8 Best Ways to Avoid The Crowds In Cruise Ports

8 Best Ways to Avoid The Crowds In Cruise Ports

Discover the eight best ways to avoid
crowds in a cruise port. I’m Gary Bembridge, and this is another of
my tips of travellers. I’m here on a cruise and one of the things I realized is
there are a couple of ports where I wanted to avoid crowds, because I knew
there would be a lot of people descending in one place at one time off
cruise ships, so I thought it would be a great opportunity to share with you my
eight tips on how to avoid crowds in cruise ports, starting with this one.
I always check before I go on a cruise how busy each of the ports are going to
be. There’s some good sites that you can do it very easy on. For
example, the one I like to use is called cruisetimetables.com. You input
the ports or you can input your itinerary and check how busy each
of the ports are going to be. This is fantastic as bear in mind some Caribbean
ports could have 15,000 to 20,000 people. Places in Europe like Santorini
for example can be absolutely swamped depending on how many
ships are there, so I always take a look at how busy the ports are going to be
and then plan what I’m going to do around how busy I know the ports are going to
be, so I can avoid the big crowds there. The other thing to do, linked to that, is if
you book to cruise in shoulder periods, for example, in the
Mediterranean if you go May /June time or September / October time you’re going to
find that the crowds are much less, because the land tourists are not going
to be there to the same degree, as they’re going to be there in the summer
months July / August. The same in the Caribbean if you go in the August period
or you even go in the December period, all those places are going to be really busy.
Look at the shoulder periods as it’s a really good way of avoiding
crowds. Check and know how many people are going to be there. My second tip is a very obvious one, and stay on board. There’s an enormous amount of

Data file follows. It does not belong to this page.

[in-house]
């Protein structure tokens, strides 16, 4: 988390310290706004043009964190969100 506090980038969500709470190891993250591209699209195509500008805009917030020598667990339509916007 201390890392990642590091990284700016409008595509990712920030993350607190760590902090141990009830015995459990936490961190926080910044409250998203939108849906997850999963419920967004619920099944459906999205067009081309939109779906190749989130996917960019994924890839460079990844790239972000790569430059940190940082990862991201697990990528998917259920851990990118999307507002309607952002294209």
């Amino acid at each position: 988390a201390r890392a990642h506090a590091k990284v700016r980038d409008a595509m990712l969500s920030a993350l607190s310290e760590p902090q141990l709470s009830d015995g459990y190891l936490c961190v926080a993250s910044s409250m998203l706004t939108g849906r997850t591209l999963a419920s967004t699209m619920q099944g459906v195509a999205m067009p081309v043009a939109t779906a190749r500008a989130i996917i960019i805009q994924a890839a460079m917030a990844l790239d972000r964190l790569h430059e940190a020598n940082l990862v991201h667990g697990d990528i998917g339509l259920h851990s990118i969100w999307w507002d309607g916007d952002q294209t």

things to do on board a ship in a port. Cruise lines run full
activity programs even on port days, so there’ll be loads of things to do. There
will be classes, talks, and facilities to use. There’ll be
loads of things to do, so you’ll be able to keep busy and happy on
board. A good way of avoiding crowds in a port is go local. Seek out and find
people who live and work locally and ask them for tips
and advice. There’s a couple of things you can do. The simplest thing of
course is to just get a taxi and ask the taxi driver to take you to places that the
locals go to and will be less busy with tourists. There are a
couple of organised things you can do and plan in advance and
there’s a whole load of sites which are set up by locals. Some are just local tips, some will provide local guides, some of which
are free guides. An example of some of those is spottedbylocals.com,
globalgreeterNetwork.info. freewalking toursbylocals.com and toursbylocals.
dot-com I find those sites really These are helpful as a resource because these are
people who live there, they’ve grown up there, they work there and know all
the tricks and tips around how to avoid the big crowds. Many of them provide free
tours and all you do then is pay gratuities for their
time. Definitely go local and look for locals to help you avoid the crowds.
They’re experts at avoiding the crowds in their
home towns so go local. Another of my favourite ways of avoiding crowds in ports
is quite a simple one, and that’s to get as far away from the port as possible,
and to be as active as possible. Most of the people on a cruise ship will come
off the ship and stay close to the port, and that’s where most businesses and
activities set up because they know that’s a captive audience. You’ll
find a lot of the activities are focused around the port. However, if you
head off in the opposite direction and find little local back streets, for
example in Venice crazy busy but if you head off in a different
direction down the side streets you find lots of really interesting places and
you won’t find all the crowds. Get as far away as possible. There’s different
ways you can do that. There’s a lot of places where you can hire bikes or
ebikes or go hiking. Plan in advance but get as far away as
possible and as important, the more active you are you’ll find less crowds.
For example if you go to Kotor, there’s lots of people and it’s very